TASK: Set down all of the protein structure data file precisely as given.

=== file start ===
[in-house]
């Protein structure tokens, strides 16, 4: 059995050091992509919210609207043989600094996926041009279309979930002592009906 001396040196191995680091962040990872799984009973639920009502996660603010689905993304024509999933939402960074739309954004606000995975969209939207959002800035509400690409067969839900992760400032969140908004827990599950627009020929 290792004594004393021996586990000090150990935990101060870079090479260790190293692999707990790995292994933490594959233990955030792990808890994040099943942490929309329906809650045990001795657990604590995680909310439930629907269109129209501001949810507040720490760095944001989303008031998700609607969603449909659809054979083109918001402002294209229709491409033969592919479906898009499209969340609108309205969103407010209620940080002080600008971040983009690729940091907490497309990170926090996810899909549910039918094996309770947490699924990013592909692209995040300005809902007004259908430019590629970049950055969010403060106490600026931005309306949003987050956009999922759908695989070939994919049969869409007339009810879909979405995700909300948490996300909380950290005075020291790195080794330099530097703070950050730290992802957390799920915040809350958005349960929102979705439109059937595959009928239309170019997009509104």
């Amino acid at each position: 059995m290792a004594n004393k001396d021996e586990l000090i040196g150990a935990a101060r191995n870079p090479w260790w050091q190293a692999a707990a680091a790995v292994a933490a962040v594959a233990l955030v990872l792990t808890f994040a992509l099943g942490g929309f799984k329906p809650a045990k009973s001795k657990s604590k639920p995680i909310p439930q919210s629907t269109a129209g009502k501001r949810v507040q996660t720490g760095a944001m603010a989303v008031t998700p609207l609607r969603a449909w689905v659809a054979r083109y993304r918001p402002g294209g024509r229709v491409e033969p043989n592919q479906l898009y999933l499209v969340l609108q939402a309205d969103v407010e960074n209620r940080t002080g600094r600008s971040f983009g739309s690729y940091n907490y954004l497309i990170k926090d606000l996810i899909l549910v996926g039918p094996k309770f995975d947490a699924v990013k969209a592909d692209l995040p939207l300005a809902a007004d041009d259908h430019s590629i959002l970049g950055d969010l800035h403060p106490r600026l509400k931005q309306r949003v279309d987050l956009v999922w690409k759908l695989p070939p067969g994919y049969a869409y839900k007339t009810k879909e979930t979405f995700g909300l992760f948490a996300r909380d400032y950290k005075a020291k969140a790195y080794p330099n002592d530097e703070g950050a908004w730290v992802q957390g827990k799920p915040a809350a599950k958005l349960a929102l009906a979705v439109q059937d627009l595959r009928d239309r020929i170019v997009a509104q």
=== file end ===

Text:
[in-house]
């Protein structure tokens, strides 16, 4: 059995050091992509919210609207043989600094996926041009279309979930002592009906 001396040196191995680091962040990872799984009973639920009502996660603010689905993304024509999933939402960074739309954004606000995975969209939207959002800035509400690409067969839900992760400032969140908004827990599950627009020929 290792004594004393021996586990000090150990935990101060870079090479260790190293692999707990790995292994933490594959233990955030792990808890994040099943942490929309329906809650045990001795657990604590995680909310439930629907269109129209501001949810507040720490760095944001989303008031998700609607969603449909659809054979083109918001402002294209229709491409033969592919479906898009499209969340609108309205969103407010209620940080002080600008971040983009690729940091907490497309990170926090996810899909549910039918094996309770947490699924990013592909692209995040300005809902007004259908430019590629970049950055969010403060106490600026931005309306949003987050956009999922759908695989070939994919049969869409007339009810879909979405995700909300948490996300909380950290005075020291790195080794330099530097703070950050730290992802957390799920915040809350958005349960929102979705439109059937595959009928239309170019997009509104």
């Amino acid at each position: 059995m290792a004594n004393k001396d021996e586990l000090i040196g150990a935990a101060r191995n870079p090479w260790w050091q190293a692999a707990a680091a790995v292994a933490a962040v594959a233990l955030v990872l792990t808890f994040a992509l099943g942490g929309f799984k329906p809650a045990k009973s001795k657990s604590k639920p995680i909310p439930q919210s629907t269109a129209g009502k501001r949810v507040q996660t720490g760095a944001m603010a989303v008031t998700p609207l609607r969603a449909w689905v659809a054979r083109y993304r918001p402002g294209g024509r229709v491409e033969p043989n592919q479906l898009y999933l499209v969340l609108q939402a309205d969103v407010e960074n209620r940080t002080g600094r600008s971040f983009g739309s690729y940091n907490y954004l497309i990170k926090d606000l996810i899909l549910v996926g039918p094996k309770f995975d947490a699924v990013k969209a592909d692209l995040p939207l300005a809902a007004d041009d259908h430019s590629i959002l970049g950055d969010l800035h403060p106490r600026l509400k931005q309306r949003v279309d987050l956009v999922w690409k759908l695989p070939p067969g994919y049969a869409y839900k007339t009810k879909e979930t979405f995700g909300l992760f948490a996300r909380d400032y950290k005075a020291k969140a790195y080794p330099n002592d530097e703070g950050a908004w730290v992802q957390g827990k799920p915040a809350a599950k958005l349960a929102l009906a979705v439109q059937d627009l595959r009928d239309r020929i170019v997009a509104q």